As expected, the Federal Open Market Commitee (FOMC) raised its target for the federal funds rate by 25 basis points at the conclusion of its December meeting, marking the fourth rate hike for 2018. The increase brings the target range to 2.25% to 2.5%, which is considered the lower end of “normalized” monetary policy – neither accommodative nor restrictive. Surprisingly, the Fed retained its language noting “strong” economic growth, despite measurable weakness in recent months in leading sectors like housing and construction. That said, Federal Reserve Chairman Powell did refer to “cross currents” in markets as a potential nod to recent volatility, while prior statements indicated a move to a more “data dependent” perspective.
The Fed’s announcement did strike a slightly more dovish stance than prior policy announcements by revising down the number of expected rate hikes for 2019. Its policy projections (the “dot plot”) suggest two rate increases in 2019 and one additional rate increase in 2020. NAHB is forecasting just two next year with a pause in the summer and none in 2020 as GDP growth slows noticeably. Nonetheless, according to the Fed, inflation remains contained with the Fed projecting that the PCE measure of inflation will be near its target rate of 2%, on average, from 2019 to 2021. Underlining the small change in its policy stance, the central bank reduced its GDP growth forecast for 2019 to 2.3%. This downward revision is the reason for surprise with respect to retaining the “strong” verbiage noted above, at least from a forward-looking perspective.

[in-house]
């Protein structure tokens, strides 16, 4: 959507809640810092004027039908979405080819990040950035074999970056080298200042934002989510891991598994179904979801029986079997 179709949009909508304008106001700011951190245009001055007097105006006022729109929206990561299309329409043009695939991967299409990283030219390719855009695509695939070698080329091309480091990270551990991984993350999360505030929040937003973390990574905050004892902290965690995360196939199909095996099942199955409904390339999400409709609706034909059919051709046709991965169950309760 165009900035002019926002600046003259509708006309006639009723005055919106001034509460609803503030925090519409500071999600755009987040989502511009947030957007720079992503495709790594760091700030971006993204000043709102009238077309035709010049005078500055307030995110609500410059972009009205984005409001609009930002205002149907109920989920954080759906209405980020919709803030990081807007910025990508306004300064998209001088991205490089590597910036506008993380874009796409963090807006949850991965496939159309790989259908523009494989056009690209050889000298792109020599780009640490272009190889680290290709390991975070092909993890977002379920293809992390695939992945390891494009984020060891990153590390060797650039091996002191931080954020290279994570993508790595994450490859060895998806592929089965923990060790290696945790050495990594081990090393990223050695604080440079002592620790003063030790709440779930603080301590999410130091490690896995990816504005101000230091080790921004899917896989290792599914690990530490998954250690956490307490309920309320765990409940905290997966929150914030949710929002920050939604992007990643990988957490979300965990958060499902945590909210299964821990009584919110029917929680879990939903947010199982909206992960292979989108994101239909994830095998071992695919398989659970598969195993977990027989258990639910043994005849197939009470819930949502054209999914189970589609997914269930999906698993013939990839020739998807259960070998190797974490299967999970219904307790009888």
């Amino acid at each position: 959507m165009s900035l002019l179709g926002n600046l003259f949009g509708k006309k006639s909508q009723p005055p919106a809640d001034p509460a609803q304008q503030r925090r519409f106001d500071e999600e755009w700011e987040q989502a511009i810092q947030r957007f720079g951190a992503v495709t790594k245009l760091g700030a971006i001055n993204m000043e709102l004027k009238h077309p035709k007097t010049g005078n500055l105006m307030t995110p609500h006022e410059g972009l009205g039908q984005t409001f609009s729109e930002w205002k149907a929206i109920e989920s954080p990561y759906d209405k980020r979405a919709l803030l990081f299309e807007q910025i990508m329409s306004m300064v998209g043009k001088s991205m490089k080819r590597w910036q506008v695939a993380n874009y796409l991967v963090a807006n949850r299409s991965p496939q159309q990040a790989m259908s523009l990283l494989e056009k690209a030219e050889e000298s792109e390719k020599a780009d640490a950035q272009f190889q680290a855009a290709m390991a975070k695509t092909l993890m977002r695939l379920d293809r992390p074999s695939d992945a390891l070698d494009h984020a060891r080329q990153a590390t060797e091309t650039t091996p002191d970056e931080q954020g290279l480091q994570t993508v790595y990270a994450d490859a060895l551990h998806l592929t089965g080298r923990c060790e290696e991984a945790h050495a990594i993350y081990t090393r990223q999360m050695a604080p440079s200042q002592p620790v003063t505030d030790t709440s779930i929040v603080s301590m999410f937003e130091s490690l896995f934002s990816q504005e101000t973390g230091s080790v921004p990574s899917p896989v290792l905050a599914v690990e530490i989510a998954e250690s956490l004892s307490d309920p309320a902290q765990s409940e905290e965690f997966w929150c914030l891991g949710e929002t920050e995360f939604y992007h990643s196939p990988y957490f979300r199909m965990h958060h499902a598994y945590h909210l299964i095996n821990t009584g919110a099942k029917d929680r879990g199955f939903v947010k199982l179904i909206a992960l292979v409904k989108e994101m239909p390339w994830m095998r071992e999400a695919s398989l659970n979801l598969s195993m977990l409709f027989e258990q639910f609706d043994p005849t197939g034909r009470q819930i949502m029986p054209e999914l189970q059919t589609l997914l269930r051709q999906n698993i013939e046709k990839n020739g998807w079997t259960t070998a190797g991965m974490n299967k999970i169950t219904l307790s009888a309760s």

The ten-year Treasury rate, the key variable for mortgage interest rates, increased to 2.86% prior to the Fed announcement and then declined to below 2.77% as markets digested the news. A lower ten-year rate means lower mortgage interest rates. The federal funds target rate has increased 225 basis points over the last three years, 100 basis points in 2018 alone. During this period, the Fed also began balance sheet reduction (that its plans to continue), which also places upward pressure on interest rates. The Fed could move to a more dovish approach by slowing balance sheet reduction, including sales of mortgage-backed securities.
During this period of monetary policy tightening, mortgage interest rates have increased approximately 70 basis points. The rise in mortgage rates in 2018, combined years of home price growth in excess of income growth, has reduced housing affordability to a ten-year low.